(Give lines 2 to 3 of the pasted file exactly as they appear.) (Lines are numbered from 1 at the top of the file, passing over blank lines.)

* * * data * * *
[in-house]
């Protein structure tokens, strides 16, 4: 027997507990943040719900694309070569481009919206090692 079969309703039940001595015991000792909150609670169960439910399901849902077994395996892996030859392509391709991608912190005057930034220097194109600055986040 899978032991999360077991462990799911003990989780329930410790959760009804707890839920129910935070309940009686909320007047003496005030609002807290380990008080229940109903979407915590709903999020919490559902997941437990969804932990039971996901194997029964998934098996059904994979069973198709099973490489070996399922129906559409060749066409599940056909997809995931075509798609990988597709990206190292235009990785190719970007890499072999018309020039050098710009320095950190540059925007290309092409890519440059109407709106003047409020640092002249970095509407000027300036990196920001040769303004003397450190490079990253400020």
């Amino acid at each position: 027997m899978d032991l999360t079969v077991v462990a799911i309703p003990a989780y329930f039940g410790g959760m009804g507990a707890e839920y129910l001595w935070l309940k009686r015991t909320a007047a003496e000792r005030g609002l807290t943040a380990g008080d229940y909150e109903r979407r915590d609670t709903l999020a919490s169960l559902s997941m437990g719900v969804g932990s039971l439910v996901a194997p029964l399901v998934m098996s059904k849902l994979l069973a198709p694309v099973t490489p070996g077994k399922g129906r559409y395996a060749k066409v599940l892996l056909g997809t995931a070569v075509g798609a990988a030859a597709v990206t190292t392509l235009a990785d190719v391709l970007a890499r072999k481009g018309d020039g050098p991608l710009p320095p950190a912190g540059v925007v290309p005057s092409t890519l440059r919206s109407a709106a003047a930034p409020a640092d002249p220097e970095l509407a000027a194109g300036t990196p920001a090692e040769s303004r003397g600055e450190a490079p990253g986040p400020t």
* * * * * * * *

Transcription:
């Protein structure tokens, strides 16, 4: 027997507990943040719900694309070569481009919206090692 079969309703039940001595015991000792909150609670169960439910399901849902077994395996892996030859392509391709991608912190005057930034220097194109600055986040 899978032991999360077991462990799911003990989780329930410790959760009804707890839920129910935070309940009686909320007047003496005030609002807290380990008080229940109903979407915590709903999020919490559902997941437990969804932990039971996901194997029964998934098996059904994979069973198709099973490489070996399922129906559409060749066409599940056909997809995931075509798609990988597709990206190292235009990785190719970007890499072999018309020039050098710009320095950190540059925007290309092409890519440059109407709106003047409020640092002249970095509407000027300036990196920001040769303004003397450190490079990253400020």
């Amino acid at each position: 027997m899978d032991l999360t079969v077991v462990a799911i309703p003990a989780y329930f039940g410790g959760m009804g507990a707890e839920y129910l001595w935070l309940k009686r015991t909320a007047a003496e000792r005030g609002l807290t943040a380990g008080d229940y909150e109903r979407r915590d609670t709903l999020a919490s169960l559902s997941m437990g719900v969804g932990s039971l439910v996901a194997p029964l399901v998934m098996s059904k849902l994979l069973a198709p694309v099973t490489p070996g077994k399922g129906r559409y395996a060749k066409v599940l892996l056909g997809t995931a070569v075509g798609a990988a030859a597709v990206t190292t392509l235009a990785d190719v391709l970007a890499r072999k481009g018309d020039g050098p991608l710009p320095p950190a912190g540059v925007v290309p005057s092409t890519l440059r919206s109407a709106a003047a930034p409020a640092d002249p220097e970095l509407a000027a194109g300036t990196p920001a090692e040769s303004r003397g600055e450190a490079p990253g986040p400020t």